On I go…
With the barrel removed, I noticed that one of the washers looked suspiciously like a hardware store washer. Rusty too.
The other washer is a characteristic Diana stamped shim washer.
Underneath the wrong washer was another correct shim washer. So I probably have to make a replacement for the rusty one.
The piston was sleeved.
The sleeve and a washer that the end of the spring bears against.
With the sleeve removed the cocking shoe fell into the piston. Not sure how it goes back together but I bet I’ll figure it out.
The rod in the piston is both spring guide and safety actuator.
I presume this square hole is what gets caught by the trigger assembly.
The piston seal seemed to be plastic at first.
But a gentle scrape with my fingernail shows it’s just dirty and compressed leather.
I cleaned it off with some alcohol.
I have no idea how to get the seal off. Any ideas? In a more sensible gun the steel bit there in the center would be a screw…
Saturday, October 15, 2011
On I go…
Friday, October 14, 2011
I finally got around to opening up my RWS branded Diana Model 45. It’s the second one I own and was shooting slightly slower (730fps w/ 7.9gr. CPL) than the Original branded one (800fps w/ 7.9 CPL). You can see earlier aesthetic improvements/downgrades to the rifle here.
The rifle. I really need a larger workbench.
This was an unwelcome surprise. Sheared screw on the scope mount. It was shifting anyway and needs a stop so I’ll have to mess with it.
I punched out the dowel pin that retains the rear of the action (note, if you’re reading this and you don’t have a cross pin holding the action in, you don’t have an early model 45, you have the later one that is unlike this one.)
Two phillips head screws for the front action.
The action removed and inverted to show the trigger.
The cocking linkage.
Much better than welded ears for retaining the tube.
The safety pulled out to show the little interference bar. Compare position to the picture below.
The dowel pin that retains the action in the stock passes through the trigger assembly.
Mounted in the spring compressor.
I didn’t like that the force was applied to the end of the safety but what are you going to do?
Two pins removed.
Spring tension taken up and the trigger group removed. Things can start to fall out of the trigger group at this point so be observant.
I pushed the piston up as far as I could. Note the spring and guide on the bench, forgot to take a picture of them.
I need to remove the barrel to get the cocking linkage detached from the piston.
That seems like an awfully thin pivot bolt…
Ah, there’s a sleeve that’s the actual pivot.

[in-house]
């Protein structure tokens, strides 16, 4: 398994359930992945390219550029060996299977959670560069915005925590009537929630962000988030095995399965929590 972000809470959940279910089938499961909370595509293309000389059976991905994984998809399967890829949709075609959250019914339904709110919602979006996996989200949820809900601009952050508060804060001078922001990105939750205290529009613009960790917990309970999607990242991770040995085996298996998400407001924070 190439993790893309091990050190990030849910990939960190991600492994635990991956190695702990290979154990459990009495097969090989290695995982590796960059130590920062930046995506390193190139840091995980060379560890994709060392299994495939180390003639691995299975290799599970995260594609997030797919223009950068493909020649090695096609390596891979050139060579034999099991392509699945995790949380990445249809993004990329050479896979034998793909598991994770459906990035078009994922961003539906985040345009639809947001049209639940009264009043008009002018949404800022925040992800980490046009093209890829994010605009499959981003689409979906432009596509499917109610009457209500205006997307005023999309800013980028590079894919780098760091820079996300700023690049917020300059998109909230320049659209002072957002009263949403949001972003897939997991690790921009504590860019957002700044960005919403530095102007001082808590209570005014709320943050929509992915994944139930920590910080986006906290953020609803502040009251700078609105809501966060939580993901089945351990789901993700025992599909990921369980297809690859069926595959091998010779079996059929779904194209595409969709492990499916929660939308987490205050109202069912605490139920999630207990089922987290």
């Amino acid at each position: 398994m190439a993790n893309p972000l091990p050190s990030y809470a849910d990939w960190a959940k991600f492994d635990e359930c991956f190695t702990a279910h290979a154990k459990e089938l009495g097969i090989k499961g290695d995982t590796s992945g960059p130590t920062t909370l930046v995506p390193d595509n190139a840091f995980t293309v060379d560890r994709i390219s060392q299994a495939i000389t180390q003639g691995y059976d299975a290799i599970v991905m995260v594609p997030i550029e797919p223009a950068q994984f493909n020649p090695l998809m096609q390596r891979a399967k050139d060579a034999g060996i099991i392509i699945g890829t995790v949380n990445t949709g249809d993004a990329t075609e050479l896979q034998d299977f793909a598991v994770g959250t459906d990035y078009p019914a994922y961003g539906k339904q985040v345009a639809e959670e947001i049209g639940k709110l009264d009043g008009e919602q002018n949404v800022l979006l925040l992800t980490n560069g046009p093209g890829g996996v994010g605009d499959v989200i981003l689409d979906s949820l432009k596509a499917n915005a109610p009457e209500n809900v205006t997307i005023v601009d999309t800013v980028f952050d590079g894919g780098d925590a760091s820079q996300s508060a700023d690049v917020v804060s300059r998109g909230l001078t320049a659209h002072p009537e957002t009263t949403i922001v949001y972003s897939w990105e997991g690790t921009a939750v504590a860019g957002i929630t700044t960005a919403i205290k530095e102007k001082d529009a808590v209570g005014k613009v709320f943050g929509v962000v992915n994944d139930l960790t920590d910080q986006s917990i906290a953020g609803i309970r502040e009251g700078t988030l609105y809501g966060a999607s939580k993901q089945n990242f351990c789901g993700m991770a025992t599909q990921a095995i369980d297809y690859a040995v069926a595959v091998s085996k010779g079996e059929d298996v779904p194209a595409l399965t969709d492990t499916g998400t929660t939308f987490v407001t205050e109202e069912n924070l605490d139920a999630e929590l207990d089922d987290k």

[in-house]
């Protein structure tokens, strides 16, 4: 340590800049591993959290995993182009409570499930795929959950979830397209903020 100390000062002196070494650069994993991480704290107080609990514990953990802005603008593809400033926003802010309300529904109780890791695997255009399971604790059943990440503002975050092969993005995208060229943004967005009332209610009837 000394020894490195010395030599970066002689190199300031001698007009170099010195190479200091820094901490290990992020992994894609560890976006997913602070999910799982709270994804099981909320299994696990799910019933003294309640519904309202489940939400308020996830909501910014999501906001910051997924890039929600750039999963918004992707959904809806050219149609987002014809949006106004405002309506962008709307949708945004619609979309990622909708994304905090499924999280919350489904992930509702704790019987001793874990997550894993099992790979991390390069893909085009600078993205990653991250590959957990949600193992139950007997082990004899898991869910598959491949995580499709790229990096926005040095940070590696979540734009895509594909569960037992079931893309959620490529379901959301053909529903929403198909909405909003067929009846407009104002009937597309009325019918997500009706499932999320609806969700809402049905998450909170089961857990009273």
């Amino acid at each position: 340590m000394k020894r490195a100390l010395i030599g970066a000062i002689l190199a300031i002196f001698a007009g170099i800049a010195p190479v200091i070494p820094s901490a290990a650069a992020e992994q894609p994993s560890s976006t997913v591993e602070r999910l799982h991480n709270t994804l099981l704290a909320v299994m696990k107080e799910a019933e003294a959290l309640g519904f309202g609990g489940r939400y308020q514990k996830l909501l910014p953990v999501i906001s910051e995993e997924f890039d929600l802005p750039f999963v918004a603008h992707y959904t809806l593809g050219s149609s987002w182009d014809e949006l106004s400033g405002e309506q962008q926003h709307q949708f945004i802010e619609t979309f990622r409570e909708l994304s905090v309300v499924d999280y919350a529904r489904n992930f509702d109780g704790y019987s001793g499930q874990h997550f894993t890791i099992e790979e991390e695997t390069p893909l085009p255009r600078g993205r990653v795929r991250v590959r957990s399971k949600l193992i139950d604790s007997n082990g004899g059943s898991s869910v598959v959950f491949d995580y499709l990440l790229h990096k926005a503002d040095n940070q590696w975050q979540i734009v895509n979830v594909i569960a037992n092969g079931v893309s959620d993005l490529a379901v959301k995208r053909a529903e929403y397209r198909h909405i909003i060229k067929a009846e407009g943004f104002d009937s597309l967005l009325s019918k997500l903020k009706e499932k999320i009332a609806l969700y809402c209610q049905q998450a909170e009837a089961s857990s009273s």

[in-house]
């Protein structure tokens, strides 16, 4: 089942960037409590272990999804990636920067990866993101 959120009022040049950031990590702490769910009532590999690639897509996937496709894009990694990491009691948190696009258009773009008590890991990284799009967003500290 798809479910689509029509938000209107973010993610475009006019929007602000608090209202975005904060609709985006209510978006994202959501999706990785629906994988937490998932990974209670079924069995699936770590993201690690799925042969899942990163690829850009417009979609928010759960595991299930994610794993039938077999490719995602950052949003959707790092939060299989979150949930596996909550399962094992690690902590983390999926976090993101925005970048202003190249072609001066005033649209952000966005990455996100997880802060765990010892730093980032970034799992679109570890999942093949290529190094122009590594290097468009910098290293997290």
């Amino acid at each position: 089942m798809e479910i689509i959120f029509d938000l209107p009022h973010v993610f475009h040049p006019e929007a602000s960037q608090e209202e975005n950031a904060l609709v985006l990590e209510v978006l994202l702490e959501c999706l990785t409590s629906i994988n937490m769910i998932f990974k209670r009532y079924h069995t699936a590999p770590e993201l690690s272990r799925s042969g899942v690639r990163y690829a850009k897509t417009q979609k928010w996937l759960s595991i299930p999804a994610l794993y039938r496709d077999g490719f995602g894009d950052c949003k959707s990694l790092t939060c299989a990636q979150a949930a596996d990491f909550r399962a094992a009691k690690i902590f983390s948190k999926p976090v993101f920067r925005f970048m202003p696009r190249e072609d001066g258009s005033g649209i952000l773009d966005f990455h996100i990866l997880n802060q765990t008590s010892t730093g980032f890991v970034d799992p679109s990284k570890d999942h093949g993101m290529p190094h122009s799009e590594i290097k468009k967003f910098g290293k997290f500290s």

Which is a nice design as it avoids the screw being subjected to rotational forces and becoming too loose or tight.
The end of the linkage unhooks.
More to come.
Sunday, October 9, 2011
The leak was coming from the top of the gas tube under the grip.
This cylindrical tool came with the pistol. The internal boss fits a notch on the CO2 cap.
The cap removed. The tool works for both the 12 gram cap as well as the bulk-fill. I'm thinking its best to do this after shooting all the CO2 out of the gun first.
The opposite end of the tool has two pegs
This fits into the grip (over the gas tube)...
...and engages the notches on the grip retaining lock ring.
The entire grip slides off as a unit.
The two allen head bolts on the gas tube attach the tube to the frame.
Of course, they're metric. They need a 3mm allen wrench.
Gas tube pulls right off. Note the CO2 transfer port just right of my index finger.
One of the side benefits of using Crosman Pellgun oil is relatively simple leak detection. This is clean now, but when taken apart last week, there was an obvious oil leak here.
The ring was pretty beat. I'm sure it's metric, but I'm not able to accurately measure it in this worn condition.
Found a couple o-rings that looked like they'd fit the bill. They're 5mm OD and 2mm thick. Only the o-ring on the left side is critical to sealing. Chose something that fits the counterbored hole in diameter and is a bit higher than the edge of the frame. It'll squash and seal when the lower bolt is tightened. The right side o-ring simply seals the underside of the allen bolt to the frame. It really only needs fit under the head of the fastener to work. I ended up wrapping the lower bolt threads with a couple layers of teflon tape as added insurance. Greased the o-rings with a silicone dive grease.
The top bolt allows for grip angle adjustment. Wish there was an index scale on the side to repeat the angle adjustment. OK, I really wish I'd thought ahead and marked a reference line. I'll just have to shoot it and adjust if/as needed. Yep. Tough job.